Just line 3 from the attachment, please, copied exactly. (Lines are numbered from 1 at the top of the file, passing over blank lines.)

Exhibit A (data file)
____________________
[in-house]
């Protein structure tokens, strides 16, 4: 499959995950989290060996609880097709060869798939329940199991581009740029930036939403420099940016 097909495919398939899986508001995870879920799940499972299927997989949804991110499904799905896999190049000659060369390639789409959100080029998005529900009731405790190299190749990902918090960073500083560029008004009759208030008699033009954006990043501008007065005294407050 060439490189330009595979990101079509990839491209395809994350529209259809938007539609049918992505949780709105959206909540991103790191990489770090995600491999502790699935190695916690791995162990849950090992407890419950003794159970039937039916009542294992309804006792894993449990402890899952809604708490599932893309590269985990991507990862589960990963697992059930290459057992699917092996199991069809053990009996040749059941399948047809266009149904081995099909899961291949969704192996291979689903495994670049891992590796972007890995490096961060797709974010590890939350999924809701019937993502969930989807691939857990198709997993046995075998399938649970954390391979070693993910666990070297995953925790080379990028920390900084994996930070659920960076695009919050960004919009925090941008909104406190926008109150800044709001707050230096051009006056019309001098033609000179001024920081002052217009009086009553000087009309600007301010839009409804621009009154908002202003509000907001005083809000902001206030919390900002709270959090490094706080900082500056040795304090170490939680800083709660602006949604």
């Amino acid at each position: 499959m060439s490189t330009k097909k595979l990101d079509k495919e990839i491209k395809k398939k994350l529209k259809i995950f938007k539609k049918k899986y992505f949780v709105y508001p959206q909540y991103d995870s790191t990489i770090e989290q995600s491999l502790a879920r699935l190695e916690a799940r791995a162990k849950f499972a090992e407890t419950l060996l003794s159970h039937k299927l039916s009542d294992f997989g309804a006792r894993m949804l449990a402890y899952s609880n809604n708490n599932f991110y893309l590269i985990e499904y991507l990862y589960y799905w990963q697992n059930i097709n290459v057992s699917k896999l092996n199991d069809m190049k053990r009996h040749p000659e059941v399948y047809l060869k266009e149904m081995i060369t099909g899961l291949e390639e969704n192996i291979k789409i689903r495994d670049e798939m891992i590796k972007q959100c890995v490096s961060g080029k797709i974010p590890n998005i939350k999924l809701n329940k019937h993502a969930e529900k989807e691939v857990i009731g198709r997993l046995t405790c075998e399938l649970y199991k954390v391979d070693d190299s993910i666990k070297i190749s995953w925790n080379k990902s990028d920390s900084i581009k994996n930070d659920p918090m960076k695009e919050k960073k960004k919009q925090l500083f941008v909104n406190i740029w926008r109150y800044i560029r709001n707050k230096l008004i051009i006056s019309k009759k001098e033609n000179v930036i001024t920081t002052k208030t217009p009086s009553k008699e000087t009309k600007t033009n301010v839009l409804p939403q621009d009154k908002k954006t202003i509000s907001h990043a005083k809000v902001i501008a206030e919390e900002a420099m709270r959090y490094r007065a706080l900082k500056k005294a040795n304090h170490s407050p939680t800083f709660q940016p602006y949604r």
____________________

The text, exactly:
């Amino acid at each position: 499959m060439s490189t330009k097909k595979l990101d079509k495919e990839i491209k395809k398939k994350l529209k259809i995950f938007k539609k049918k899986y992505f949780v709105y508001p959206q909540y991103d995870s790191t990489i770090e989290q995600s491999l502790a879920r699935l190695e916690a799940r791995a162990k849950f499972a090992e407890t419950l060996l003794s159970h039937k299927l039916s009542d294992f997989g309804a006792r894993m949804l449990a402890y899952s609880n809604n708490n599932f991110y893309l590269i985990e499904y991507l990862y589960y799905w990963q697992n059930i097709n290459v057992s699917k896999l092996n199991d069809m190049k053990r009996h040749p000659e059941v399948y047809l060869k266009e149904m081995i060369t099909g899961l291949e390639e969704n192996i291979k789409i689903r495994d670049e798939m891992i590796k972007q959100c890995v490096s961060g080029k797709i974010p590890n998005i939350k999924l809701n329940k019937h993502a969930e529900k989807e691939v857990i009731g198709r997993l046995t405790c075998e399938l649970y199991k954390v391979d070693d190299s993910i666990k070297i190749s995953w925790n080379k990902s990028d920390s900084i581009k994996n930070d659920p918090m960076k695009e919050k960073k960004k919009q925090l500083f941008v909104n406190i740029w926008r109150y800044i560029r709001n707050k230096l008004i051009i006056s019309k009759k001098e033609n000179v930036i001024t920081t002052k208030t217009p009086s009553k008699e000087t009309k600007t033009n301010v839009l409804p939403q621009d009154k908002k954006t202003i509000s907001h990043a005083k809000v902001i501008a206030e919390e900002a420099m709270r959090y490094r007065a706080l900082k500056k005294a040795n304090h170490s407050p939680t800083f709660q940016p602006y949604r």